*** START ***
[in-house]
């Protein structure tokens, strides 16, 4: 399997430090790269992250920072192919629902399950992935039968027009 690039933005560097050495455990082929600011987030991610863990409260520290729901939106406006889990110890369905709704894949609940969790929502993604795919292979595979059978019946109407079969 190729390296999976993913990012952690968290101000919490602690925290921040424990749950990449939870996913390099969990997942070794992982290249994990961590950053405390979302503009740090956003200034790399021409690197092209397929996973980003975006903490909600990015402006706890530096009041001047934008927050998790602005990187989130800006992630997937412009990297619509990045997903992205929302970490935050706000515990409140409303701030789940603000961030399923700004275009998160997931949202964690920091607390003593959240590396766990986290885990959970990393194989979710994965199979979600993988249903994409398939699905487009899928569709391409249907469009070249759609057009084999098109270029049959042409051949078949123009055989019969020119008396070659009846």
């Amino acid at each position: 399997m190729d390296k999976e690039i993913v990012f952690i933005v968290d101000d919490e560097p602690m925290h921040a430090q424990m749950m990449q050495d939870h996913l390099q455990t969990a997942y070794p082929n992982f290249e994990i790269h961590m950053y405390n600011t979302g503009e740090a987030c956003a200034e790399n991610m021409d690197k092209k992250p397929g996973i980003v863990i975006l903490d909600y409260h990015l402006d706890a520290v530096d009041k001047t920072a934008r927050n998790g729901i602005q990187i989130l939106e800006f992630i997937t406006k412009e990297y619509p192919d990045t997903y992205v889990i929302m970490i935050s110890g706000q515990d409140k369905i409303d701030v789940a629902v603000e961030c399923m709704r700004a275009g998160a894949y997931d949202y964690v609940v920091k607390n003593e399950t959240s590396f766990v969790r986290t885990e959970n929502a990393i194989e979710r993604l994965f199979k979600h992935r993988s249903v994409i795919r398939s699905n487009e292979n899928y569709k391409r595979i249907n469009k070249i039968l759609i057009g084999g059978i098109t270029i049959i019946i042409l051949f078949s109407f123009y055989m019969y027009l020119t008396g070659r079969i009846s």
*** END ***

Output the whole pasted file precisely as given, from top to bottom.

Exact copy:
[in-house]
């Protein structure tokens, strides 16, 4: 399997430090790269992250920072192919629902399950992935039968027009 690039933005560097050495455990082929600011987030991610863990409260520290729901939106406006889990110890369905709704894949609940969790929502993604795919292979595979059978019946109407079969 190729390296999976993913990012952690968290101000919490602690925290921040424990749950990449939870996913390099969990997942070794992982290249994990961590950053405390979302503009740090956003200034790399021409690197092209397929996973980003975006903490909600990015402006706890530096009041001047934008927050998790602005990187989130800006992630997937412009990297619509990045997903992205929302970490935050706000515990409140409303701030789940603000961030399923700004275009998160997931949202964690920091607390003593959240590396766990986290885990959970990393194989979710994965199979979600993988249903994409398939699905487009899928569709391409249907469009070249759609057009084999098109270029049959042409051949078949123009055989019969020119008396070659009846």
């Amino acid at each position: 399997m190729d390296k999976e690039i993913v990012f952690i933005v968290d101000d919490e560097p602690m925290h921040a430090q424990m749950m990449q050495d939870h996913l390099q455990t969990a997942y070794p082929n992982f290249e994990i790269h961590m950053y405390n600011t979302g503009e740090a987030c956003a200034e790399n991610m021409d690197k092209k992250p397929g996973i980003v863990i975006l903490d909600y409260h990015l402006d706890a520290v530096d009041k001047t920072a934008r927050n998790g729901i602005q990187i989130l939106e800006f992630i997937t406006k412009e990297y619509p192919d990045t997903y992205v889990i929302m970490i935050s110890g706000q515990d409140k369905i409303d701030v789940a629902v603000e961030c399923m709704r700004a275009g998160a894949y997931d949202y964690v609940v920091k607390n003593e399950t959240s590396f766990v969790r986290t885990e959970n929502a990393i194989e979710r993604l994965f199979k979600h992935r993988s249903v994409i795919r398939s699905n487009e292979n899928y569709k391409r595979i249907n469009k070249i039968l759609i057009g084999g059978i098109t270029i049959i019946i042409l051949f078949s109407f123009y055989m019969y027009l020119t008396g070659r079969i009846s």